The new sound was showcased on 1976's Takin' It to the Streets, a collection of light funk and jazzy pop that resulted in a platinum album. Later that year, the group released the hits compilation The Best of the Doobies. In 1977, the group released Livin' on the Fault Line, which was successful without producing any big hits. Johnston left the band after the album's release to pursue an unsuccessful solo career. Following his departure, the Doobies released their most successful album, Minute by Minute (1978), which spent five weeks at number one on the strength of the number one single "What a Fool Believes." Hartman and Baxter left the group after the album's supporting tour, leaving the Doobie Brothers as McDonald's backing band.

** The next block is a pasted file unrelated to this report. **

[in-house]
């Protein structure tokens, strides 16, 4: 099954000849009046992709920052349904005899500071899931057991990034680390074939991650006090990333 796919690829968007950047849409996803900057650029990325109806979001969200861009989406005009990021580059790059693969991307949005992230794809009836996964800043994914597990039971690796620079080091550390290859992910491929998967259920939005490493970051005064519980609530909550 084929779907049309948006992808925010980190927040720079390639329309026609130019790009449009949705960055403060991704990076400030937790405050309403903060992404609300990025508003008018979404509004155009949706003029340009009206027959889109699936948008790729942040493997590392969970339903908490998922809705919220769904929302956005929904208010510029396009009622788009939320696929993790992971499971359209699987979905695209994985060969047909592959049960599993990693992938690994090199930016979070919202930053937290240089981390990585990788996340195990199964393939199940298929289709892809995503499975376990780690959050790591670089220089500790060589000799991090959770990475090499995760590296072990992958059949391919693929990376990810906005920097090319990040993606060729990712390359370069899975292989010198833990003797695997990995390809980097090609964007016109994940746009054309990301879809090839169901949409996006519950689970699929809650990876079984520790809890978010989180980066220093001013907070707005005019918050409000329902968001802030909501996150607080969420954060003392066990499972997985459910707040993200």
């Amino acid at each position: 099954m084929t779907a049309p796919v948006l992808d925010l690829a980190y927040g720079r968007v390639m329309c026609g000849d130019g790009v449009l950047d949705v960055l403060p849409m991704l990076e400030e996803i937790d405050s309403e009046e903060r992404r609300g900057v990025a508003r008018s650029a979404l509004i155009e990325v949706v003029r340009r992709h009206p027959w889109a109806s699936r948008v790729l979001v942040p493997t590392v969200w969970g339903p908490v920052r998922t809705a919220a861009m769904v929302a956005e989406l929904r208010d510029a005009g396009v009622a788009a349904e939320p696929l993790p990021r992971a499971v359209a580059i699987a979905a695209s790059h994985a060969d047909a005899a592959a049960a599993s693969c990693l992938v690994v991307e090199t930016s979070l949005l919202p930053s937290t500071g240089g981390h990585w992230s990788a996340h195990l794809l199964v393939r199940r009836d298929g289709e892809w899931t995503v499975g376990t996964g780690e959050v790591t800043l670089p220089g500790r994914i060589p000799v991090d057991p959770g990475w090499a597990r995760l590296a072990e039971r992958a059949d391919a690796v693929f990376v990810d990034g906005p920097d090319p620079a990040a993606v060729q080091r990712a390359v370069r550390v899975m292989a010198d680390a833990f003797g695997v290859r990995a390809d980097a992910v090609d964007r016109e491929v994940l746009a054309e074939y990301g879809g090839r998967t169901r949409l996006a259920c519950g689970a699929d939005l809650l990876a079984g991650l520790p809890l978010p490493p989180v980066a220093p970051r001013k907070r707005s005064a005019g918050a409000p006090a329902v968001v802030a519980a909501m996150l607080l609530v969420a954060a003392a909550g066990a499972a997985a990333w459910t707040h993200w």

Following a year of auditions, the Doobies hired ex-Clover guitarist John McFee, session drummer Chet McCracken, and former Moby Grape saxophonist Cornelius Bumpus and released One Step Closer (1980), a platinum album that produced the Top Ten hit "Real Love." During the tour for One Step Closer, McCracken was replaced by Andy Newmark. Early in 1982, the Doobie Brothers announced they were breaking up after a farewell tour, which was documented on the 1983 live album Farewell Tour. After the band's split, McDonald pursued a successful solo career, while Simmons released one unsuccessful solo record. In 1987, the Doobies reunited for a concert at the Hollywood Bowl, which quickly became a brief reunion tour; McDonald declined to participate in the tour.